The world’s biggest CPU companies have been in the news way too often over the last couple of months and not always were they trending for the right reasons. The Spectre and Meltdown flaws discovered early this year sent major ripples through the industry and both, Intel and AMD saw their stock values plunging at the onset. Intel lost 7.75% while AMD got knocked down just by 2.06% as news of the two major CPU flaws came out. However, in the long run, both companies recovered quite well but both came out of the tussle with the aim of improving security right down to the silicon level. Today at RSA 2018, Intel has announced a set of new measures to strengthen their built-in security features. Intel’s three-pronged security measure involves Intel Threat Detection Technology, Intel Security Essentials and an academic partnership with Purdue University.
Intel Threat Detection Technology
Simply put, Intel Threat Detection Technology is a set of silicon-level measures that includes a telemetry system to detect shady process behaviour along with memory scanning at a higher frequency. For this particular aspect, Intel has tied up with Cisco and Microsoft so that the technology works in a seamless fashion across the entire platform. The partnership with Microsoft is obvious since it is the dominant operating system and better communication between the OS and the security features baked into the silicon will accelerate the threat detection process. Intel’s partnership with Cisco is all geared towards making the data centre safer since Cisco is the leader when it comes to network equipment at the data centre.
Accelerated Memory scanning
Now we’re all too familiar with the average security suite on our computers and how they slow your PC down to a crawl each time you run a threat scan. There is a significant CPU load when this happens, however, there is also one aspect of the modern CPU that remains untouched – the integrated GPU. One of the key aspects of the newly announced Intel Threat Detection Technology is called Accelerated Memory Scanning. The parallel processing capabilities of GPUs are pretty well known, so in order to put the integrated graphics processor to use, Intel’s offloading the memory scanning operation onto the iGPU. Since the parallelised processing will significantly speed up memory scanning, this new method is being called Accelerated Memory Scanning. Initial benchmarks on Intel-based systems have shown a drop in CPU utilisation from 20% to 2%. Leaving the CPU a lot more headroom to focus on other operations.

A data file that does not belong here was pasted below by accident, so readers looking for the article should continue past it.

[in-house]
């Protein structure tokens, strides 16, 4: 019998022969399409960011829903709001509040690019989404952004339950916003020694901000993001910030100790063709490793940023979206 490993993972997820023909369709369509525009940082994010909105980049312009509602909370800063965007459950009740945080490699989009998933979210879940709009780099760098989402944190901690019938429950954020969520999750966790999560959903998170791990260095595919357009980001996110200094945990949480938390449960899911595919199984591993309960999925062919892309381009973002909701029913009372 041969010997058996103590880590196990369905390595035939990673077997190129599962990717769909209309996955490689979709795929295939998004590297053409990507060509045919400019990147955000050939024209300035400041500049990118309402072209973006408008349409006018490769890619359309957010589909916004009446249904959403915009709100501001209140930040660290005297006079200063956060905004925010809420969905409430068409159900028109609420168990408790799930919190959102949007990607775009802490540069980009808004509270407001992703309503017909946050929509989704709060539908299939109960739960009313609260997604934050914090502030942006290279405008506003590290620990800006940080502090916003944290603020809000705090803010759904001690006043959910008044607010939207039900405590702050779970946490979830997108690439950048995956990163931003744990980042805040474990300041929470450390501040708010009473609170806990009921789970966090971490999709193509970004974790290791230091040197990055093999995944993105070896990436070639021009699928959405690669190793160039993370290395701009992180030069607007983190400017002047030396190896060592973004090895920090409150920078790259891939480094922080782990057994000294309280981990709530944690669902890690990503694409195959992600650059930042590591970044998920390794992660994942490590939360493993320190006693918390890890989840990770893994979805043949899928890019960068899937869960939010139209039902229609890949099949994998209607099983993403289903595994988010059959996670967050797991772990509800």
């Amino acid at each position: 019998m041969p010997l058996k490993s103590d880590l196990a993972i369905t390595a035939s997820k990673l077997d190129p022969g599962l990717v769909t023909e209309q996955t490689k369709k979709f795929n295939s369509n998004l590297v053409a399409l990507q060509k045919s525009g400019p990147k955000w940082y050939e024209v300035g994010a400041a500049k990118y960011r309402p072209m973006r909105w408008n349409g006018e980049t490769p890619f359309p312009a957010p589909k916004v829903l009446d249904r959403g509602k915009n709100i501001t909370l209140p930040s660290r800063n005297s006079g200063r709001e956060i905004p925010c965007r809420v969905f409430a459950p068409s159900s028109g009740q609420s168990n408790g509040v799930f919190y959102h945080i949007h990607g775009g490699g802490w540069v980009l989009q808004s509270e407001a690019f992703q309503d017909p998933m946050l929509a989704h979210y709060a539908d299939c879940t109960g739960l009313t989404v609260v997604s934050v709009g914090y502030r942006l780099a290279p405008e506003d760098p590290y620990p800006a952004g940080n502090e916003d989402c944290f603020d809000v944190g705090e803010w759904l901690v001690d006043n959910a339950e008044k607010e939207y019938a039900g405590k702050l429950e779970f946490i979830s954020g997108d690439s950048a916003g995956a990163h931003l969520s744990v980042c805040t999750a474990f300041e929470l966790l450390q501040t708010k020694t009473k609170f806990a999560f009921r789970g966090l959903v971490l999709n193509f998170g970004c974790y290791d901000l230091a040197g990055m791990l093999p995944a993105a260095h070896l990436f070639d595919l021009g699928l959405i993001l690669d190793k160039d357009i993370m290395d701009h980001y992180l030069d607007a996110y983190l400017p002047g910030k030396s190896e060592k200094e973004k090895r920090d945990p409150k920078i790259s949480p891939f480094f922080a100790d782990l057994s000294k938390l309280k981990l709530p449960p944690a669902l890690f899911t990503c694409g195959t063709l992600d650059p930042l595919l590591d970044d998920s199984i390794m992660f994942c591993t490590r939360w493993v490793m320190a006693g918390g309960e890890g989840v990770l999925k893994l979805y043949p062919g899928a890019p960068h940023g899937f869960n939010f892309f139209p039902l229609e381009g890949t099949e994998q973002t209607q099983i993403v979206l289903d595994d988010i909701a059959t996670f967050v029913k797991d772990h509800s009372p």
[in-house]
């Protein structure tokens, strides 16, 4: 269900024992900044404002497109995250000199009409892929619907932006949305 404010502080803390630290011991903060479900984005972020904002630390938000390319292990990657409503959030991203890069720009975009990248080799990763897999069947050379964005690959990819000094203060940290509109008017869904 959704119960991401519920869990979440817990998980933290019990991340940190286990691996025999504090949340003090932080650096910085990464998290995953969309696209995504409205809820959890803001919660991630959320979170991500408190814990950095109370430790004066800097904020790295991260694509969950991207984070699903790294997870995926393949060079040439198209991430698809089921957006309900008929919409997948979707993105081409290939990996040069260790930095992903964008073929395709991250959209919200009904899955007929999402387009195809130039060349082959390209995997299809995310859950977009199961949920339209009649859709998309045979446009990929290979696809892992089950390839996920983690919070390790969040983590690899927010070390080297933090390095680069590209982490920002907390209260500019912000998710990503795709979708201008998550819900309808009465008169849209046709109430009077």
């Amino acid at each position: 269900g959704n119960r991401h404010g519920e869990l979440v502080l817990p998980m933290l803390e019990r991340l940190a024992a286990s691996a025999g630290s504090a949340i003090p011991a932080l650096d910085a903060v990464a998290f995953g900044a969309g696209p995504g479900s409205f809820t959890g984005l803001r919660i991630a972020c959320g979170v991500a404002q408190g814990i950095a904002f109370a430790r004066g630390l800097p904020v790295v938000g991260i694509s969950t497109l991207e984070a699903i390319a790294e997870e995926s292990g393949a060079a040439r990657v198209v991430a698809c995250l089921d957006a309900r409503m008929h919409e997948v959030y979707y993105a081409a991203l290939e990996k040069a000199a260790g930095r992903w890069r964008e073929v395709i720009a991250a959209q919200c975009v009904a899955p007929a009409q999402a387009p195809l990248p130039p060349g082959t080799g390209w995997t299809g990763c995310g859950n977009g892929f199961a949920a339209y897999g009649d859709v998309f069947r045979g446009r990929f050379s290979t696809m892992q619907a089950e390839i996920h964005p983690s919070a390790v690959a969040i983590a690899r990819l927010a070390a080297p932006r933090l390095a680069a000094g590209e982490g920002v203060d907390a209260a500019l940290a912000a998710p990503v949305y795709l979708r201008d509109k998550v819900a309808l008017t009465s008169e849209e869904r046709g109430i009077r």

Currently, this new Accelerated Memory Scanning feature only works with Intel CPUs and is used in the all too familiar Microsoft Windows Defender Advanced Threat Protection antivirus. Windows Defender is included in all Windows operating systems but this particular variant i.e. Advanced Threat Protection is a paid service that caters to enterprise usage scenarios. How much of this will trickle down to the free Windows Defender software that’s included in Microsoft Windows for free, remains to be seem. Accelerated Memory Scanning will be implemented on Intel’s 6th, 7th and 8th gen CPUs.
Intel Advanced Platform Telemetry
This is where Cisco comes into the picture. By combining platform telemetry along with machine learning algorithms, Intel Advanced Platform Telemetry has been designed to detect threats at the network level. It’s going to be implemented in the Cisco Tetration platform. At the data centre, the Cisco Tetration platform focuses on telemetry at the individual packet level so as to generate insights which are actionable. Since the inspection is happening on a different hardware level altogether, this would not have a huge performance impact on the main processing cluster within the data centre.
Intel Security Essentials
The second announcement made at RSA is about standardising Intel’s Security capabilities across their Intel Core, Xeon and Atom processors. Having a consistent set of root-of-trust hardware security capabilities has value for both Intel and the consumers. For consumers, this would allow Intel to readily issue microcode updates should another Spectre or Meltdown happen. For Intel, this would save a lot of money since it will reduce the fragmentation that currently exists within the ecosystem. With a fragmented set of policies across the entire SKU stack, Intel has to dedicate a lot of manpower in order to get security patches out in the least possible time. With standardisation, that becomes much easier and much cheaper.